Your favorite architectural style?
As an architect myself, the simple answer is I like great architecture, no matter the style. There is great architecture in both modern and traditional styles. And there is also horrible architecture on both sides. Building homes of great architecture is what excites me personally, and we have turned down projects that we didn’t think would result in a great aesthetic outcome.
Can restoring a home be more “green” than building new?
Only in that you are simply re-using rather than replacing it and filling up landfill space. But it is difficult and expensive to bring an older home up to the green standards of today’s new construction.
What are three things people should consider before they tear down an old home and build a new one?
• Really define your goals of what you are trying to accomplish (to see if it can be accomplished in a cost-effective way with a remodel).
• If the foundation is bad on the existing home, tear it down. Don’t throw good money onto a bad foundation.
• Have your contractor do a cost evaluation early on comparing the costs of new construction vs. remodel. Too many people look at this comparison way too late in the game.
What is your business/construction mantra?
It simply must be right for our clients. It is hard to be successful in the business for almost 70 years. Even when it hurts – i.e. costs us significant money – our reputation is paramount.
In a high-end neighborhood like River Oaks, what is the typical range of price-per-square-foot of new construction?
If you calculate it on air-conditioned footage only, it would be $500 per square foot and above. Always be careful that you fully understand how the numbers are being calculated and what is included in this number.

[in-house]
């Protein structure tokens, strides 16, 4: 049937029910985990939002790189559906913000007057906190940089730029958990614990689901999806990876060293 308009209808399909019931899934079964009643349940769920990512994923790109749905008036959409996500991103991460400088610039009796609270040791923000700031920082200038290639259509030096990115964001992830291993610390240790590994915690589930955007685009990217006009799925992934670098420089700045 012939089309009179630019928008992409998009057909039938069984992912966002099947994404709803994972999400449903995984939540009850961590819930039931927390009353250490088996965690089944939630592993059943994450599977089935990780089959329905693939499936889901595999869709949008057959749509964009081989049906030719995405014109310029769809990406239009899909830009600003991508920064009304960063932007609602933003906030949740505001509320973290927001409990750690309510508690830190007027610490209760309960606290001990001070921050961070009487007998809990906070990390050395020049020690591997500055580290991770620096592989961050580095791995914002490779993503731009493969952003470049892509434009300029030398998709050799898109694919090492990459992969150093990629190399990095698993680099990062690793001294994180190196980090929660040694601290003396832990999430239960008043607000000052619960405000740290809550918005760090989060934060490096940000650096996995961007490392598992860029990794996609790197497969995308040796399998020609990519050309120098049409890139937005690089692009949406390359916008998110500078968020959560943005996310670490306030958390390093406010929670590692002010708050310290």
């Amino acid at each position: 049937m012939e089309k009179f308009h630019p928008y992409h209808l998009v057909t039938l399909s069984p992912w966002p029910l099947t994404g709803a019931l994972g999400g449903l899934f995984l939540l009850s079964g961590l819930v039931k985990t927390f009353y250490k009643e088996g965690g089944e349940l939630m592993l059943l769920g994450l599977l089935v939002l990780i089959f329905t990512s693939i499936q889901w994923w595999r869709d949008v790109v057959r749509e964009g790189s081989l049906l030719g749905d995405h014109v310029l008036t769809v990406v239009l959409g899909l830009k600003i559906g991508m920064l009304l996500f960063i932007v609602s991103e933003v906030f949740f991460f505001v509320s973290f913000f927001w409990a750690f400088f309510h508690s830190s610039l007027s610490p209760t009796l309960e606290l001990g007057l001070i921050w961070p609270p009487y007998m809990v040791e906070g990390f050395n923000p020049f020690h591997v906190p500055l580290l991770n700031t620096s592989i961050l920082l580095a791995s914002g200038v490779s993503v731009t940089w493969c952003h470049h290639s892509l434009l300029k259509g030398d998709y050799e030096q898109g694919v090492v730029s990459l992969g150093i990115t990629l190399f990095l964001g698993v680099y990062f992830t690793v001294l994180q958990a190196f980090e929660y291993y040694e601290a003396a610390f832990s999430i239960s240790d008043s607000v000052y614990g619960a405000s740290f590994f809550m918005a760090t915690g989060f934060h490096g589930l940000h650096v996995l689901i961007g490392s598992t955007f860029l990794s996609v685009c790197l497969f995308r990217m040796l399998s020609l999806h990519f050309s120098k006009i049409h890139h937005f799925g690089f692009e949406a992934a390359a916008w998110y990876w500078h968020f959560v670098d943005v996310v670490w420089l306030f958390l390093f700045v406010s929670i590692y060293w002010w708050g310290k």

Tell us a little something about your own house.
We have moved into the “empty nest” phase of our lives and have just purchased a modern urban townhome very near our offices. But our real love is our weekend farm in Athens, Texas, where I was able to design our own home. We are there every weekend. Lots of animals, and truly our passion.
“At 5 pm, I’m usually thinking about …”
My evening glass of wine with my wife talking through our days. I really look forward to this time. And walking our dogs.
“Every day I read …”
I am still a newspaper junkie. Wall Street Journal and the local paper. At least I have moved to the iPad format.
Tell us a fun fact about yourself.
I have been trying to take up golf to be able to play with my grown sons, two very good golfers. But they will tell you that it is still in the ugly stage.
What is your favorite kind of vacation?
Give us a week in Tuscany and we pretty much are in heaven.
Your old friend is coming to Dallas and has never been before. What must he/she do while they’re in town?
I am very proud of the Arts District that Dallas has developed over the last 30 years or so. Some of the world’s greatest architects have designed buildings in it. Then we’d go get Mexican food at Mia’s on Lemmon Avenue.